5 Scenic Byways For Autumn Colors

No autumn is complete without enjoying the changing colors of the leaves. And sure, not everyone lives in an area where the fall colors are mesmerizing, but that’s why road trips were invented! Even if you live in a region that boasts exceptional autumnal hues, a road trip is the best way to experience this special season.

That’s because most of the better places to go leaf peeping are more about the journey than about the destination. There are hundreds of scenic byways across the country that provide unparalleled opportunities to experience the beauty of fall foliage. These routes are perfect for spontaneous Sunday drives or pit stops along a greater cross-country journey.

There are several designations used to honor roads distinguished for their cultural, historical, ecological, recreational, or scenic qualities. The most common type of designation is the National Scenic Byway, though there are also state scenic byways, National Forest Byways, and Back Country Byways. Another type of scenic byway is a National Parkway, which is a type of protected roadway within federal park lands that is managed by the National Park Service for recreational use. If a particular parkway or scenic byway is especially outstanding, it may honored with the additional title of All-American Road.

Not sure where to start planning your leaf-peeping road trip? We’ve listed five of our favorites below.

Blue Ridge Parkway © Rex Vogel, all rights reserved

Blue Ridge Parkway © Rex Vogel, all rights reserved

Blue Ridge Parkway

The crown jewel of spectacular autumn drives is the Blue Ridge Parkway. Established in 1936, the 469-mile parkway in the heart of Appalachia serves as a connection between Shenandoah National Park and Great Smoky Mountains National Park. Because its reach is so extensive and accessible, the parkway is consistently ranked at the top of the National Park System’s most visited list.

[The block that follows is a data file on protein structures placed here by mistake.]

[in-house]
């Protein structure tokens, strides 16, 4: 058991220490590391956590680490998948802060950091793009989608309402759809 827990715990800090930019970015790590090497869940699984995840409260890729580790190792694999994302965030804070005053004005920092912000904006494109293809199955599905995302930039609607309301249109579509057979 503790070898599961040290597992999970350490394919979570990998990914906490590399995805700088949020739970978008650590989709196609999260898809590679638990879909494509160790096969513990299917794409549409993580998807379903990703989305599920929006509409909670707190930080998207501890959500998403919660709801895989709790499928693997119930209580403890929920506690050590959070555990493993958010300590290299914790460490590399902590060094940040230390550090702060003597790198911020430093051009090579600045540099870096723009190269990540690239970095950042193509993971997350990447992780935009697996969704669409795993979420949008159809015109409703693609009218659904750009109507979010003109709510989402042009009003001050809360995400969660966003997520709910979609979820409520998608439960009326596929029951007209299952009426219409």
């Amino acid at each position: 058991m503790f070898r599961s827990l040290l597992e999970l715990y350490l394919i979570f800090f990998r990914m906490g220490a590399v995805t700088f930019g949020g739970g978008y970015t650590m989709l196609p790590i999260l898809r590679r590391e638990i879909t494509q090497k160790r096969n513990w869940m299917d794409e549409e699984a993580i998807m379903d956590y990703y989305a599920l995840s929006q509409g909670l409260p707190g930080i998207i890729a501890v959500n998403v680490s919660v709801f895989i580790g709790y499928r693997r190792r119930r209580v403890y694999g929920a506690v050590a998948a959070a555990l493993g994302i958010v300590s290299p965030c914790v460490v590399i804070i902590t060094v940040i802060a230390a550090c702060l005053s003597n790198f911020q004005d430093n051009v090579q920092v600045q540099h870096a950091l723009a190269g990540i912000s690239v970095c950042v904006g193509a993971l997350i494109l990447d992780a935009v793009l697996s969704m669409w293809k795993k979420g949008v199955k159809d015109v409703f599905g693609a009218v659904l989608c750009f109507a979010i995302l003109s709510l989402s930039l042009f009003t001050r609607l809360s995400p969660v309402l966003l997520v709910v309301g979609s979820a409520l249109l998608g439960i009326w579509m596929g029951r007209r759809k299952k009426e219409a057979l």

The Parkway provides spectacular mountain and valley vistas, quiet pastoral scenes, sparkling waterfalls, and colorful flower and foliage displays as it extends through the Blue Ridge Mountains of Virginia and North Carolina.

Cherohala Skyway

Cherohala Skyway © Rex Vogel, all rights reserved

Cherohala Skyway © Rex Vogel, all rights reserved

Nestled within the Appalachian Mountains, the Cherohala Skyway runs 43 miles from Robbinsville, North Carolina to Tellico Plains, Tennessee. First opened in 1996 after decades of planning and construction, the byway’s name is a portmanteau of the Cherokee and Nantahala national forests.

The Skyway offers the cultural heritage of the Cherokee tribe and early settlers in a grand forest environment in the Appalachian Mountains. Enjoy mile-high vistas and brilliant fall foliage, as well as great hiking opportunities and picnic spots in magnificent and seldom-seen portions of the southern Appalachian National Forests.

Skyline Drive

Skyline Drive in Shenandoah National Park © Rex Vogel, all rights reserved

Skyline Drive in Shenandoah National Park © Rex Vogel, all rights reserved

During its over seventy year history, Skyline Drive has offered travelers the opportunity to view many of the most scenic vistas in the eastern United States. The experience combines the protected setting of Shenandoah National Park with two visitor centers, miles of hiking trails, and opportunities for wildlife viewing.

Colonial Parkway

Colonial Parkway © Rex Vogel, all rights reserved

Colonial Parkway © Rex Vogel, all rights reserved

The Colonial Parkway not only illustrates the English colonial experience in America, but is also an outstanding example of American parkway design. Retaining its original scenic and historic integrity to a remarkable degree, the 23-mile route connects the historic sites of Jamestown, Williamsburg, and Yorktown.

Forest Heritage Scenic Byway

Cradle of Forestry along the Forest Heritage Scenic Byway © Rex Vogel, all rights reserved

Cradle of Forestry along the Forest Heritage Scenic Byway © Rex Vogel, all rights reserved

Travel back in time and explore history and beautiful scenery on the Forest Heritage Scenic Byway (U.S. 276) through the Pisgah National Forest.

Tour the Cradle of Forestry, located 11 miles from the southern entrance of the byway. It was here that the first school of forestry in America—the Biltmore Forest School—was founded by Dr. Carl Schenck, chief forester for George Vanderbilt’s Biltmore Estate. From 1898 to 1913, the Biltmore Forest School taught a new science of caring for forests. Today, enjoy a hands-on exhibit or hike an interpretive trail to experience the wonders of the forest first hand.

Worth Pondering…

Autumn . . . the year’s last loveliest smile.

—William Cullen Bryant

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